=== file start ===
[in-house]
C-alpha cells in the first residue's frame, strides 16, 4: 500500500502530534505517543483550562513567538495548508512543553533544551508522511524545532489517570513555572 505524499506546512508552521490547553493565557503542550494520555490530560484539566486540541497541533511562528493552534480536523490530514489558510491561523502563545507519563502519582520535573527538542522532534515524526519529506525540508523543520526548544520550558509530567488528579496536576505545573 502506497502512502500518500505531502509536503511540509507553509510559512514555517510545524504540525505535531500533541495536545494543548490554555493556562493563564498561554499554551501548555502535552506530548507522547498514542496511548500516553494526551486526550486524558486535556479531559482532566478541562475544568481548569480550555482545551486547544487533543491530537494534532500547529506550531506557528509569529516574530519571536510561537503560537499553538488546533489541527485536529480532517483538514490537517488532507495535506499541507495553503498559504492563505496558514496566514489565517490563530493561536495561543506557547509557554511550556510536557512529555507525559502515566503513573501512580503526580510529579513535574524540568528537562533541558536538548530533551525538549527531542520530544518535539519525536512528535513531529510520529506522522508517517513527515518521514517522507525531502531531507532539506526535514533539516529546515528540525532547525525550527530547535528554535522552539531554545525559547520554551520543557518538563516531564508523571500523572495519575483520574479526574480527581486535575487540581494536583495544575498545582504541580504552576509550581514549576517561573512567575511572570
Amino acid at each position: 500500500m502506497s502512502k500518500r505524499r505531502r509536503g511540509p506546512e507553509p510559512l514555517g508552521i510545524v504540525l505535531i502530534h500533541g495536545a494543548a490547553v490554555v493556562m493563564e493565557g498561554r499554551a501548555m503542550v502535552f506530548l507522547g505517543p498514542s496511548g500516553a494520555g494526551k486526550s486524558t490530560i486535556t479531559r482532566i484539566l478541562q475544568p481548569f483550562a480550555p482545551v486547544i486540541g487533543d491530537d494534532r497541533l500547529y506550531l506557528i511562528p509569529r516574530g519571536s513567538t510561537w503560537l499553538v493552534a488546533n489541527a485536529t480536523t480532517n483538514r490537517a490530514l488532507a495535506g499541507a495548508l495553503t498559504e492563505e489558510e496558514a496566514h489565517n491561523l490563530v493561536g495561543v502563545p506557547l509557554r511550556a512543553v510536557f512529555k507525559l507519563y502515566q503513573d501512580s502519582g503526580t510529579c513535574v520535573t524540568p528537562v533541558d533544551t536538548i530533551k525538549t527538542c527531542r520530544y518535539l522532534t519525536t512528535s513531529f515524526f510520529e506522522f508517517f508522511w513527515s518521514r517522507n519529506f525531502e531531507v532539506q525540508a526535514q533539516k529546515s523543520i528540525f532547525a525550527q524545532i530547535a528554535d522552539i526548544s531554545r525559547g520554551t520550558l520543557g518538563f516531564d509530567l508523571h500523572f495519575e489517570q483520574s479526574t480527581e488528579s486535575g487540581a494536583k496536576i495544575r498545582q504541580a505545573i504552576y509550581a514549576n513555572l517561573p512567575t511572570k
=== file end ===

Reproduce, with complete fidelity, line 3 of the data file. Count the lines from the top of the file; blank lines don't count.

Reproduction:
Amino acid at each position: 500500500m502506497s502512502k500518500r505524499r505531502r509536503g511540509p506546512e507553509p510559512l514555517g508552521i510545524v504540525l505535531i502530534h500533541g495536545a494543548a490547553v490554555v493556562m493563564e493565557g498561554r499554551a501548555m503542550v502535552f506530548l507522547g505517543p498514542s496511548g500516553a494520555g494526551k486526550s486524558t490530560i486535556t479531559r482532566i484539566l478541562q475544568p481548569f483550562a480550555p482545551v486547544i486540541g487533543d491530537d494534532r497541533l500547529y506550531l506557528i511562528p509569529r516574530g519571536s513567538t510561537w503560537l499553538v493552534a488546533n489541527a485536529t480536523t480532517n483538514r490537517a490530514l488532507a495535506g499541507a495548508l495553503t498559504e492563505e489558510e496558514a496566514h489565517n491561523l490563530v493561536g495561543v502563545p506557547l509557554r511550556a512543553v510536557f512529555k507525559l507519563y502515566q503513573d501512580s502519582g503526580t510529579c513535574v520535573t524540568p528537562v533541558d533544551t536538548i530533551k525538549t527538542c527531542r520530544y518535539l522532534t519525536t512528535s513531529f515524526f510520529e506522522f508517517f508522511w513527515s518521514r517522507n519529506f525531502e531531507v532539506q525540508a526535514q533539516k529546515s523543520i528540525f532547525a525550527q524545532i530547535a528554535d522552539i526548544s531554545r525559547g520554551t520550558l520543557g518538563f516531564d509530567l508523571h500523572f495519575e489517570q483520574s479526574t480527581e488528579s486535575g487540581a494536583k496536576i495544575r498545582q504541580a505545573i504552576y509550581a514549576n513555572l517561573p512567575t511572570k